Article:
A valid distribution name (not case sensitive).

                wsl --install -d Ubuntu
                wsl --install --distribution Debian

--set-default-version <Version>
    Changes the default install version for new distributions.

    Immediately terminates all running distributions and the WSL 2
    lightweight utility virtual machine.

    Show the status of Windows Subsystem for Linux.

--update [Options]
    If no options are specified, the WSL 2 kernel will be updated
    to the latest version.

            Revert to the previous version of the WSL 2 kernel.

Arguments for managing distributions in Windows Subsystem for Linux:

--export <Distro> <FileName>
    Exports the distribution to a tar file.
    The filename can be - for standard output.

--import <Distro> <InstallLocation> <FileName> [Options]
    Imports the specified tar file as a new distribution.
    The filename can be - for standard input.

        --version <Version>
            Specifies the version to use for the new distribution.

--list, -l [Options]
    Lists distributions.

            List all distributions, including distributions that are
            currently being installed or uninstalled.

            List only distributions that are currently running.

        --quiet, -q
            Only show distribution names.

        --verbose, -v
            Show detailed information about all distributions.

        --online, -o
            Displays a list of available distributions for install with 'wsl --install'.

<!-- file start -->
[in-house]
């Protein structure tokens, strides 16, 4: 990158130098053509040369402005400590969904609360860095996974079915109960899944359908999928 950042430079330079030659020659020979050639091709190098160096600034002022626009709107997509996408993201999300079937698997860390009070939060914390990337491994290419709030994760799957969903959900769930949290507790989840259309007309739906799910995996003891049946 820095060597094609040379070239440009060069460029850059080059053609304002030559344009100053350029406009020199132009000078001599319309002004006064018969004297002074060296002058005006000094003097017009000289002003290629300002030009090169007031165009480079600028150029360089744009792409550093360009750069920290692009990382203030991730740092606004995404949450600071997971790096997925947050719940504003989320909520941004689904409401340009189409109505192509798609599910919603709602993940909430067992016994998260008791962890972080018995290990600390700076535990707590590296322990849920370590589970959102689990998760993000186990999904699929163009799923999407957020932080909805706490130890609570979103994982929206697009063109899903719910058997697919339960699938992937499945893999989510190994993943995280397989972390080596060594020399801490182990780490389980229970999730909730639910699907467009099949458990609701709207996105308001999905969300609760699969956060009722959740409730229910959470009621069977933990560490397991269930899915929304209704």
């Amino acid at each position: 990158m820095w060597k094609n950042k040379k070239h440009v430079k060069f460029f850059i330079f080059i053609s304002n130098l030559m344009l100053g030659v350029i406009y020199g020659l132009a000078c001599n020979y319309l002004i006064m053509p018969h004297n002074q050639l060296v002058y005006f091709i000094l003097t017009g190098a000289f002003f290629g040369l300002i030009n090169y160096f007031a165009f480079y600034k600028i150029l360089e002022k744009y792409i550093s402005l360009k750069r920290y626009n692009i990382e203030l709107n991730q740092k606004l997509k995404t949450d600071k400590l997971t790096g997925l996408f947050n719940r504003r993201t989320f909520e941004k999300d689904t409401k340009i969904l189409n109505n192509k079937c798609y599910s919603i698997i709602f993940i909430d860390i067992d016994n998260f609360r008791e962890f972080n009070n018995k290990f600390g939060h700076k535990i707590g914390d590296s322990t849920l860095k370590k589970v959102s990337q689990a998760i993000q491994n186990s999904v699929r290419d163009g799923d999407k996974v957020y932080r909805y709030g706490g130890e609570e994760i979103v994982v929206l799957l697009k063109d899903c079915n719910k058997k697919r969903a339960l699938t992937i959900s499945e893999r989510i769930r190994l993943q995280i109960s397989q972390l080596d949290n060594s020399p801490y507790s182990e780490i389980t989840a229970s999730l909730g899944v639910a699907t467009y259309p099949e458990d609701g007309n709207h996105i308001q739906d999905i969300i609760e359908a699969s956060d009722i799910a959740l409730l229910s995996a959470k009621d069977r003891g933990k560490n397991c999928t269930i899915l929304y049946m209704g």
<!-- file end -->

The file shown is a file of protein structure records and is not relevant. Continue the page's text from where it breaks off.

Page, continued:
--set-default, -s <Distro>
    Sets the distribution as the default.

--set-version <Distro> <Version>
    Changes the version of the specified distribution.

--terminate, -t <Distro>
    Terminates the specified distribution.

--unregister <Distro>
    Unregisters the distribution and deletes the root filesystem.

--mount <Disk>
    Attaches and mounts a physical disk in all WSL2 distributions.

            Attach the disk to WSL2, but don't mount it.

        --type <Type>
            Filesystem to use when mounting a disk, if not specified defaults to ext4.

        --options <Options>
            Additional mount options.

        --partition <Index>
            Index of the partition to mount, if not specified defaults to the whole disk.

--unmount [Disk]
    Unmounts and detaches a disk from all WSL2 distributions.
    Unmounts and detaches all disks if called without argument.


Hi there.

I tested with a fresh Windows 10 Home install, and simply having the Windows Subsystem for Linux service available was enough for functionality.
No specific components or distro within WSL were installed, which looks like from your wsl --install output you do have available.

Unfortunately, I don’t have Win11 Home for testing, but the fact that DevKinsta does install and the site is accessible points away from a compatibility issue in my opinion.

As Kevin mentioned, CPU or memory limits being reached while DevKinsta/Docker is running could be an issue and is worth checking on for sure.
The Docker stats you shared don’t seem concerning on the container side, though the host machine itself could be peaking.